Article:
Well I guess I would consider myself not a contester but I do enjoy the challenge of this particular contest.
What I am leading up to here is a little surprise that I received in the mail today. A large, white envelope folded in my mailbox was waiting for me and it was from the ARRL. I noticed just above the address and name the term Contest and the date 09/05/15 printed. I was a bit perplexed by that so upon arrival home I opened the envelope and was greeted with the following surprise.
Actually I had no idea about the contest results as I just submitted it for the club points. So it turns out that it was 1st place in WV which, I guess, is not too difficult a task as there probably were not many folks participating from my state! As I had mentioned, I am really not into contesting and I have no awards to my name after 56 years of hamming (that’s another column) but it was neat to at least receive something for the effort and to know that my points were aggregated to the PVRC totals. I will promptly store this one in my file cabinet for my family to discard when I become SK hi hi!
Just received this one from the ARRL. Looks nice with the other one in my file drawer.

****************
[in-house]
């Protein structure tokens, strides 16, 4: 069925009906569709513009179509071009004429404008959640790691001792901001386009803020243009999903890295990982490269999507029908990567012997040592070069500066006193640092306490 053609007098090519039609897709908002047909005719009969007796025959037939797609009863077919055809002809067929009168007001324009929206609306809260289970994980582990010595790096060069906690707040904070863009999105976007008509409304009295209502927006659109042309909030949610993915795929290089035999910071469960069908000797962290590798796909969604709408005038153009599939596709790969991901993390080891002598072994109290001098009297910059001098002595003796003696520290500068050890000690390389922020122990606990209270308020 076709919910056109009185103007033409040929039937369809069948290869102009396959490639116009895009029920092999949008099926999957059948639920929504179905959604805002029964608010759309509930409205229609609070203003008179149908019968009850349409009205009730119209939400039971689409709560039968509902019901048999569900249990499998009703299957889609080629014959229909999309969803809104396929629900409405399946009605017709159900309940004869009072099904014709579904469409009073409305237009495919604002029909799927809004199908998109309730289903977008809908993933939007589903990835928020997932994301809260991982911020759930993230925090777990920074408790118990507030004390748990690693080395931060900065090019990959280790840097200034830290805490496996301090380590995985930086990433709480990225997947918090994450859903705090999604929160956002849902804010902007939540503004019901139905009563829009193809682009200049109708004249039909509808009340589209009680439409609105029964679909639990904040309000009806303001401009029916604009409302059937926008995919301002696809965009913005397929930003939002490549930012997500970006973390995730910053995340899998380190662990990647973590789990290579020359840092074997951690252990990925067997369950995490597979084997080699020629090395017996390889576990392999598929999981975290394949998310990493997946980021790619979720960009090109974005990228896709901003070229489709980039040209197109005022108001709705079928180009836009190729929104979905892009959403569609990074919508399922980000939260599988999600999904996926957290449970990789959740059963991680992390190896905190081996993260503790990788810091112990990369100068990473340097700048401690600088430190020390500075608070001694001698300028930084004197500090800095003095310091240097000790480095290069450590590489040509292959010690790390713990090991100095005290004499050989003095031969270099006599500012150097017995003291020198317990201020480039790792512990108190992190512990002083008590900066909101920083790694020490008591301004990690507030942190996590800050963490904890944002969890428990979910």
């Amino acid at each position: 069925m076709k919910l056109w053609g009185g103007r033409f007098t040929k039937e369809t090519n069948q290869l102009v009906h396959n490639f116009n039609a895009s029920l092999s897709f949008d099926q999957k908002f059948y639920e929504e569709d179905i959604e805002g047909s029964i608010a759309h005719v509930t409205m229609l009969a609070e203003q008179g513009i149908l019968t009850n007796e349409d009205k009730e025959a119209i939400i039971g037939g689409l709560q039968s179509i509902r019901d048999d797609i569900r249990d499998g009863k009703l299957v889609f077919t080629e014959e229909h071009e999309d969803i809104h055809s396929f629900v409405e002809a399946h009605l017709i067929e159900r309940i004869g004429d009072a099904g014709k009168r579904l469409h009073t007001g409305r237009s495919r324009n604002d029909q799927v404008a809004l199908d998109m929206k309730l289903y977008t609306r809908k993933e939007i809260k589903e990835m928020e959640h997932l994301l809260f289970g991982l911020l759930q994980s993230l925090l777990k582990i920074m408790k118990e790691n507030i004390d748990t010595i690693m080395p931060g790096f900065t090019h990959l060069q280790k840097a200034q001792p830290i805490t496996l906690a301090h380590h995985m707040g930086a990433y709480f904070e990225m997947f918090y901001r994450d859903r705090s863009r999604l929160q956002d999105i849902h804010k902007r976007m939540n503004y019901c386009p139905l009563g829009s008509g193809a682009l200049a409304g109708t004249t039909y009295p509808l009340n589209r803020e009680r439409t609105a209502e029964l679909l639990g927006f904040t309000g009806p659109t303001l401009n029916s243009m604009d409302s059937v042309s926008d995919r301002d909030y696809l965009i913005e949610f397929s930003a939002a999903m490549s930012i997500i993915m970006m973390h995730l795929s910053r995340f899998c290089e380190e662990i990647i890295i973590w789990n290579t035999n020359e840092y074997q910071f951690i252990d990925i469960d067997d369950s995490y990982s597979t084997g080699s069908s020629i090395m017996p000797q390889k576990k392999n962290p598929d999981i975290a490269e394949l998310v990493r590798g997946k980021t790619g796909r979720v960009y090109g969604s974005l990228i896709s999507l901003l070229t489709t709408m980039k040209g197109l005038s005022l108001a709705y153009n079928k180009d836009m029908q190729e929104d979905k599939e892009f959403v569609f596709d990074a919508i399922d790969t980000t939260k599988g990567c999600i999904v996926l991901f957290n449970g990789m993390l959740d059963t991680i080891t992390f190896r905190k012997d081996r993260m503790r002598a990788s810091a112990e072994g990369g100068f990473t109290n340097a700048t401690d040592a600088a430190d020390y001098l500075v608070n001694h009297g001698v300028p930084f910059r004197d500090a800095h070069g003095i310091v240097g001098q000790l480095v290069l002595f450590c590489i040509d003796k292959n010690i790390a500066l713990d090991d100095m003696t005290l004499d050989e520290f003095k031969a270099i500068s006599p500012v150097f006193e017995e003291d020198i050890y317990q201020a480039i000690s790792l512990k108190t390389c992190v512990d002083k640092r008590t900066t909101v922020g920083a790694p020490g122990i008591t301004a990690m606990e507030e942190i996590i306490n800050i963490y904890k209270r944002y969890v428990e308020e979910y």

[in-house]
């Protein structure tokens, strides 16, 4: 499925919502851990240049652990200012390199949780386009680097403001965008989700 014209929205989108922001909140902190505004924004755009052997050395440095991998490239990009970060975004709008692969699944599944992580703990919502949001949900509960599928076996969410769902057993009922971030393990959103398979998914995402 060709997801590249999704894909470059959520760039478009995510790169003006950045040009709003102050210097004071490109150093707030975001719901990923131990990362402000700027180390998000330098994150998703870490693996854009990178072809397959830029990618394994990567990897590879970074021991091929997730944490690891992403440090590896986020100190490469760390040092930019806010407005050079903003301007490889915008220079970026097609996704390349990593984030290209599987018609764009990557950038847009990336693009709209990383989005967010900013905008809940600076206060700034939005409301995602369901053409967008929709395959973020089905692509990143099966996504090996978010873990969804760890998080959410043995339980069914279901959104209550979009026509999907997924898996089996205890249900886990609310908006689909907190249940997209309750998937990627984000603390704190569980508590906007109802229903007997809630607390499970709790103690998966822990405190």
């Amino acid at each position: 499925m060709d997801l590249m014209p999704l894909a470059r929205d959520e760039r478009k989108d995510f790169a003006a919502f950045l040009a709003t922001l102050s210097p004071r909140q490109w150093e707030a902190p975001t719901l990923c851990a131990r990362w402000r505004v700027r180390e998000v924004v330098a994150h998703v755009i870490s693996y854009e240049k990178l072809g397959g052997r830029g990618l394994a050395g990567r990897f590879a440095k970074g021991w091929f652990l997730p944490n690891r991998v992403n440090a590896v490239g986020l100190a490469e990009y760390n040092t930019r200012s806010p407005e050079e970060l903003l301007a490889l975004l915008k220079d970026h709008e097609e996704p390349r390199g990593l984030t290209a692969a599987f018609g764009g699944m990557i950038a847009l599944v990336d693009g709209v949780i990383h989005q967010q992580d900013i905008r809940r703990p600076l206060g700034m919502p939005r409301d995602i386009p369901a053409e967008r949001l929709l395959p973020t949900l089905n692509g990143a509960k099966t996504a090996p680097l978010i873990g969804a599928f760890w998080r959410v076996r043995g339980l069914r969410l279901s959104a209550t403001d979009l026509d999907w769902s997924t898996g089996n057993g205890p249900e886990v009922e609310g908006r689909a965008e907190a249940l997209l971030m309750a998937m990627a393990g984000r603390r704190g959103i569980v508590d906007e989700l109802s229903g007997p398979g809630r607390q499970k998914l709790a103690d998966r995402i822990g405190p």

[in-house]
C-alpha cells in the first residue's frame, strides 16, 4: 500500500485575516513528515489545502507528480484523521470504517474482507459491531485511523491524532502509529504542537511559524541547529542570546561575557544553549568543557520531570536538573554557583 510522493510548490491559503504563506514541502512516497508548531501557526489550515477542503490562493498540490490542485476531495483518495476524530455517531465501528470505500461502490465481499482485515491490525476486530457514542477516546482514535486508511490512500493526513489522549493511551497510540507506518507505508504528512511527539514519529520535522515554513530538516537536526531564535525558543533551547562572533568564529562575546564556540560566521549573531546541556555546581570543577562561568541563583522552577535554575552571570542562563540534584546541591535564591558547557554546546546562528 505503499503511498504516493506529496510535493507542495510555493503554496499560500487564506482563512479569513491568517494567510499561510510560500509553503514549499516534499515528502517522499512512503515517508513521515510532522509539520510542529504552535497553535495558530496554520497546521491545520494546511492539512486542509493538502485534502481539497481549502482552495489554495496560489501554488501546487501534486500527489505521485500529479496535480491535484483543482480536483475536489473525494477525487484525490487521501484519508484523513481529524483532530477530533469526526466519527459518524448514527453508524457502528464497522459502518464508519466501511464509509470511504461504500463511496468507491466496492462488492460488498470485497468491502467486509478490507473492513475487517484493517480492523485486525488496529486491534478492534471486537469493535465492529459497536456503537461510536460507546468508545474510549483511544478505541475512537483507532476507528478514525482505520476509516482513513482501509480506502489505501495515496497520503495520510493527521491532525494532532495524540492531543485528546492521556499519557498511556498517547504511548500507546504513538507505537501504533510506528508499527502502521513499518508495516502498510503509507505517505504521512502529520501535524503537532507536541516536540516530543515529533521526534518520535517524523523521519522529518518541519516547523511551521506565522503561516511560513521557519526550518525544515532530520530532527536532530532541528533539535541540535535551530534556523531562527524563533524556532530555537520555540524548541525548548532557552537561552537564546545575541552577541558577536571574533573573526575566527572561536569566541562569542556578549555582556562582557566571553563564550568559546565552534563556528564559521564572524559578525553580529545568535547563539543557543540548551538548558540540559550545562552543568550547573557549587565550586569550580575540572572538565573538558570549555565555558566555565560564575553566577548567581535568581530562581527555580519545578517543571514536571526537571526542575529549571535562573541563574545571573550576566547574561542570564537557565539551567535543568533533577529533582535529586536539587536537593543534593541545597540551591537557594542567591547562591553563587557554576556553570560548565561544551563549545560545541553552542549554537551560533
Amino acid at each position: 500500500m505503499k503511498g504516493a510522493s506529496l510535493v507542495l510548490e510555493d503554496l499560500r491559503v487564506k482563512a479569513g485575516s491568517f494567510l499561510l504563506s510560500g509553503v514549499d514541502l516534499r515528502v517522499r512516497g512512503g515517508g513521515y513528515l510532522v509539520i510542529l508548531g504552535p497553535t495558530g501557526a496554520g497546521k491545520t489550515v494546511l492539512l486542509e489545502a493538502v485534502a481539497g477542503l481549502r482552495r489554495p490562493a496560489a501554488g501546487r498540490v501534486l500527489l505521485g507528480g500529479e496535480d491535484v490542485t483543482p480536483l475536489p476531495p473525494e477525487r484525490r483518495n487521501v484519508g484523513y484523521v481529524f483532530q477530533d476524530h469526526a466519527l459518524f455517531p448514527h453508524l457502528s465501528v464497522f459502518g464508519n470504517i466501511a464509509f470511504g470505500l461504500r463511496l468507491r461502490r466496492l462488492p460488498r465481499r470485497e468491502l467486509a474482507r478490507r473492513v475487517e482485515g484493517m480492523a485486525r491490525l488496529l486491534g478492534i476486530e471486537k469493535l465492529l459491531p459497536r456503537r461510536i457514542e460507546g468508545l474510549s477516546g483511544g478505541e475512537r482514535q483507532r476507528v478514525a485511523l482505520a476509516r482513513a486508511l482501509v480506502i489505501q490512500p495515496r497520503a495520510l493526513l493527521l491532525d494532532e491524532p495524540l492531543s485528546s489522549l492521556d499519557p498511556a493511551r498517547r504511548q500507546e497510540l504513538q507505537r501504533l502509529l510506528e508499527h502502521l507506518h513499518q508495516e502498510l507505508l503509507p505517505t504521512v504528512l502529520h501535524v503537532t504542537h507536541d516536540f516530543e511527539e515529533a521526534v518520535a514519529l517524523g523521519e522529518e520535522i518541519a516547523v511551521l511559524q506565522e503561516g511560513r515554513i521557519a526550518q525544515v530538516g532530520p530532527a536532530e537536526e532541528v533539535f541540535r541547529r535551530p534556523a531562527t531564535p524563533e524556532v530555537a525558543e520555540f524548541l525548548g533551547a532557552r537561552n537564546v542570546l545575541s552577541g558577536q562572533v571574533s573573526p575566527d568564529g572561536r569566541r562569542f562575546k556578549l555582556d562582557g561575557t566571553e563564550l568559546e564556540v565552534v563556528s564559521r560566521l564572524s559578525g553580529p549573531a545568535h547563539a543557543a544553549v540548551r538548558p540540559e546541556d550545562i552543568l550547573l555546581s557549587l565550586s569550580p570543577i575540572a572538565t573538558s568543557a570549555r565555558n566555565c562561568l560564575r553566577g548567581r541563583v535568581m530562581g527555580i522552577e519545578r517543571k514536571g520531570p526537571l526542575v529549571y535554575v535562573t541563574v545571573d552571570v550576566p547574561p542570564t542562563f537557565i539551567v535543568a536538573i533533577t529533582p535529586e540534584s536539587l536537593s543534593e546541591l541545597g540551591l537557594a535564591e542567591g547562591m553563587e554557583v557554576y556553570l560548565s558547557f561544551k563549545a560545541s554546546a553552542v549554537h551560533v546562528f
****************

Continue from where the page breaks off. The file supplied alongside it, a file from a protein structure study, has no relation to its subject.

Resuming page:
Still trying to make that 1st QSO, I thought that I might be sending a bit too fast so I slowed it down to about 20 wpm. Sure enough, out of the ether comes a fairly staunch signal KV6Z, Bill from Claremont, OK. He’s pounding in at 599 so I let him know his report and all the particulars. When he comes back, he gives me a 599 as well and says the rig sounds good. Whew, finally the 1st QSO and I know the rig is working. Well, got that one under the belt now, not too shabby a signal report so I QRZ’d again and N4LQ, Steve in Charlotte, NC, replies. We’re both 599 and I tell Steve about the rig and apologize if I might be drifting a bit. Steve says “No drift and the signal tone is pure with no chirps or clicks”. I am surprised to say the least, this over 50 year old transmitter (using only 3 tubes for the CW portion) can transmit a clean CW note. Amazing!